The very fact that this type of meeting, an attempt to reassure us and educate us, is even happening is what boils my blood. This is where we are as a society? We treat crimes by white Christians as one off, out of the ordinary, the exception to every rule, something a mentally unstable person did. We don't assign violence as an aspect of their culture, religion, or race as indicative of a larger problem that the rest of us should be afraid of. And we won't even admit that we frame them differently.

So no. I don't want these women to have to spend Saturdays answering questions about being a Muslim and I don't want to write about this because it is common sense. I want ALL of us to spend our time living as human beings, not worrying about other asshole human beings. This enrages and exhausts me and hurts my heart. If I am feeling like that as I sit in a place of privilege, I truly cannot imagine what my fellow Americans who are Muslim are feeling.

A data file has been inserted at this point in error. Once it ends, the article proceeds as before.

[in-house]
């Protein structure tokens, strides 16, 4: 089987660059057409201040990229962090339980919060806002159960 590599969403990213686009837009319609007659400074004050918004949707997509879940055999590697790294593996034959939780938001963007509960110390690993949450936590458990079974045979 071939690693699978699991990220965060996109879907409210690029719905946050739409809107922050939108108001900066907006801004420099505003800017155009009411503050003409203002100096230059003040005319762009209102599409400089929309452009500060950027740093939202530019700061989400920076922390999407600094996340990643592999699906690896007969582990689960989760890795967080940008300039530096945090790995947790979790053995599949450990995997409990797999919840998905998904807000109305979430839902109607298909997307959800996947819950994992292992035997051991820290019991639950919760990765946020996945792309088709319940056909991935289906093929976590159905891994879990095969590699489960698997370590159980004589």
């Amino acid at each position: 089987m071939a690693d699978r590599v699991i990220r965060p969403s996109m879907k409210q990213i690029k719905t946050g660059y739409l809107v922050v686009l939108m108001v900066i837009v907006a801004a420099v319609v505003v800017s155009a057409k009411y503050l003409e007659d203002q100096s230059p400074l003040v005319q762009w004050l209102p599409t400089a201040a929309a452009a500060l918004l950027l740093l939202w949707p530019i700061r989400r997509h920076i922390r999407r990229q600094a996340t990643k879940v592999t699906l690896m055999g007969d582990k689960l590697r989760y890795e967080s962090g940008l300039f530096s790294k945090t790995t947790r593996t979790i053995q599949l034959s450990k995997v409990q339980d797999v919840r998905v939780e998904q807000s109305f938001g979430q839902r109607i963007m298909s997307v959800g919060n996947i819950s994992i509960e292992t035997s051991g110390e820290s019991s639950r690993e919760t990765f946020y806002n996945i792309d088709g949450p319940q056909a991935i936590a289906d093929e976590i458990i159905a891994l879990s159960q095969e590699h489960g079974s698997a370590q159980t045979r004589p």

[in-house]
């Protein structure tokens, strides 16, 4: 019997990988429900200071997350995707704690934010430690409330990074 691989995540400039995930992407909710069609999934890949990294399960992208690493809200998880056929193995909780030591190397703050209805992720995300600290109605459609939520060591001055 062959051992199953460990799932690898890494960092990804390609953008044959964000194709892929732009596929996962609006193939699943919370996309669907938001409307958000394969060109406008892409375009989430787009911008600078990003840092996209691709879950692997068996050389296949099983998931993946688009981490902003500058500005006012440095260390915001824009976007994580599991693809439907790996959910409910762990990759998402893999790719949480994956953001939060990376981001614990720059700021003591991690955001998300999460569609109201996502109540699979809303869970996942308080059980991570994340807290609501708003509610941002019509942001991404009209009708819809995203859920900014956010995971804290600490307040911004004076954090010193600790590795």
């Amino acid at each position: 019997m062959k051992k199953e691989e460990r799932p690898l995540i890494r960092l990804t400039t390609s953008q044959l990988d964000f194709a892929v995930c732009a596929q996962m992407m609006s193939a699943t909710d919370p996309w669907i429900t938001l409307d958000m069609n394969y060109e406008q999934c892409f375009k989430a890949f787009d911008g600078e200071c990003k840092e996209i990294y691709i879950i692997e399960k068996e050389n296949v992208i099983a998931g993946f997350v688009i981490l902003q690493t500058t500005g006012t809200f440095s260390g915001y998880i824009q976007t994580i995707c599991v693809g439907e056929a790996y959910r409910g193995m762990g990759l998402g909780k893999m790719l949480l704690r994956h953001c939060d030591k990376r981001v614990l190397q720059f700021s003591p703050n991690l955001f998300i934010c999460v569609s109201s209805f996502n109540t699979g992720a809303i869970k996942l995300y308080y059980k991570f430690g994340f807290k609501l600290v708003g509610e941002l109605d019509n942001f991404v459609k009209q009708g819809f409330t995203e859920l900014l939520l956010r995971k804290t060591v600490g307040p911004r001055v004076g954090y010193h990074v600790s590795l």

This is beyond politics. We can talk all day about politicians and how they behave and what they do. But when they point to a group of people and tell us to fear them and we do that? That's on us. That is on every single one of us. That is being complicit or not being complicit in the persecution of others. And we've seen what has happened at the other end of that many times throughout history, haven't we? When people were largely accepting of things that might have been legal at the time but were absolutely morally wrong? Do we want to be people who were blindly led to fear others and acquiesced?

I don't. I won't. Put me on the fucking watchlist. You can drag me kicking and screaming away along with them.

Please don't think this is not happening. There is a Muslim Watchlist. Bank accounts are being frozen. People at airports and borders are being questions about their religious and political beliefs and asked to hand over their social media handles and cell phone pass codes. For no other reason aside from being Muslim.

We have a chance to change the outcome. We do not have to watch people be subject to crazy bullshit or be taken away in the night. We must be good neighbors who stand up for one another even if that person looks different or worships differently.